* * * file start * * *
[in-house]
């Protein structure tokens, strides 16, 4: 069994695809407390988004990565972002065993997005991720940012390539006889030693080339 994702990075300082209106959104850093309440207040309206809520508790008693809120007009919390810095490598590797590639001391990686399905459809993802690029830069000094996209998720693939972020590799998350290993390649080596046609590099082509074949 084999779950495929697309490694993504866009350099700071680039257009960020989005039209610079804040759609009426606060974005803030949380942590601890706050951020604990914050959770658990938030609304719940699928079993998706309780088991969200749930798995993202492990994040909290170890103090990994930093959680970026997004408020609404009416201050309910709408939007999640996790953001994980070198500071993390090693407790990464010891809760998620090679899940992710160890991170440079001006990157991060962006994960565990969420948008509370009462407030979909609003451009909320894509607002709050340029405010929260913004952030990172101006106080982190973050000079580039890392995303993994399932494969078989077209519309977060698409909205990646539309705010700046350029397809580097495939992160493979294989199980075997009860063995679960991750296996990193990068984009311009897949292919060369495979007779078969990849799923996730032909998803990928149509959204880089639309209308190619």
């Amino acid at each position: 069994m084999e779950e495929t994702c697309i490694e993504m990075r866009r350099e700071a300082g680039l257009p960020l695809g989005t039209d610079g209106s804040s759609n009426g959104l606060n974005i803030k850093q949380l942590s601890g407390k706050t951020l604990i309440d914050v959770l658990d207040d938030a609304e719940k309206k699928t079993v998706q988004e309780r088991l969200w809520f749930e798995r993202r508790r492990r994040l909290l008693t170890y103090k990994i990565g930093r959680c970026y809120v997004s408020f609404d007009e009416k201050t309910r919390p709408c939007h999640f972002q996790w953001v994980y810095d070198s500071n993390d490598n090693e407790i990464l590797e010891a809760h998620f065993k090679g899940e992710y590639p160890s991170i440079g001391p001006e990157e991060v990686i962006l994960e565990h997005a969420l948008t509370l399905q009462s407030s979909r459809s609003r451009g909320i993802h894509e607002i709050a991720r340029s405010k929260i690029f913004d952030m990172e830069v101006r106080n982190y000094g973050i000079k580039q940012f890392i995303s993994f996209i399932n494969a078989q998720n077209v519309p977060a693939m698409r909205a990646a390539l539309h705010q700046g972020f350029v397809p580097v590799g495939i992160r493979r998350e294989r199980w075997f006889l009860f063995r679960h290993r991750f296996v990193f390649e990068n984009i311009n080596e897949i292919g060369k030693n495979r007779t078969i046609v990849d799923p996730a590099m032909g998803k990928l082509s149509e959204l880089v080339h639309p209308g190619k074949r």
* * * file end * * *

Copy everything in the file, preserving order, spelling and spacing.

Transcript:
[in-house]
């Protein structure tokens, strides 16, 4: 069994695809407390988004990565972002065993997005991720940012390539006889030693080339 994702990075300082209106959104850093309440207040309206809520508790008693809120007009919390810095490598590797590639001391990686399905459809993802690029830069000094996209998720693939972020590799998350290993390649080596046609590099082509074949 084999779950495929697309490694993504866009350099700071680039257009960020989005039209610079804040759609009426606060974005803030949380942590601890706050951020604990914050959770658990938030609304719940699928079993998706309780088991969200749930798995993202492990994040909290170890103090990994930093959680970026997004408020609404009416201050309910709408939007999640996790953001994980070198500071993390090693407790990464010891809760998620090679899940992710160890991170440079001006990157991060962006994960565990969420948008509370009462407030979909609003451009909320894509607002709050340029405010929260913004952030990172101006106080982190973050000079580039890392995303993994399932494969078989077209519309977060698409909205990646539309705010700046350029397809580097495939992160493979294989199980075997009860063995679960991750296996990193990068984009311009897949292919060369495979007779078969990849799923996730032909998803990928149509959204880089639309209308190619």
């Amino acid at each position: 069994m084999e779950e495929t994702c697309i490694e993504m990075r866009r350099e700071a300082g680039l257009p960020l695809g989005t039209d610079g209106s804040s759609n009426g959104l606060n974005i803030k850093q949380l942590s601890g407390k706050t951020l604990i309440d914050v959770l658990d207040d938030a609304e719940k309206k699928t079993v998706q988004e309780r088991l969200w809520f749930e798995r993202r508790r492990r994040l909290l008693t170890y103090k990994i990565g930093r959680c970026y809120v997004s408020f609404d007009e009416k201050t309910r919390p709408c939007h999640f972002q996790w953001v994980y810095d070198s500071n993390d490598n090693e407790i990464l590797e010891a809760h998620f065993k090679g899940e992710y590639p160890s991170i440079g001391p001006e990157e991060v990686i962006l994960e565990h997005a969420l948008t509370l399905q009462s407030s979909r459809s609003r451009g909320i993802h894509e607002i709050a991720r340029s405010k929260i690029f913004d952030m990172e830069v101006r106080n982190y000094g973050i000079k580039q940012f890392i995303s993994f996209i399932n494969a078989q998720n077209v519309p977060a693939m698409r909205a990646a390539l539309h705010q700046g972020f350029v397809p580097v590799g495939i992160r493979r998350e294989r199980w075997f006889l009860f063995r679960h290993r991750f296996v990193f390649e990068n984009i311009n080596e897949i292919g060369k030693n495979r007779t078969i046609v990849d799923p996730a590099m032909g998803k990928l082509s149509e959204l880089v080339h639309p209308g190619k074949r």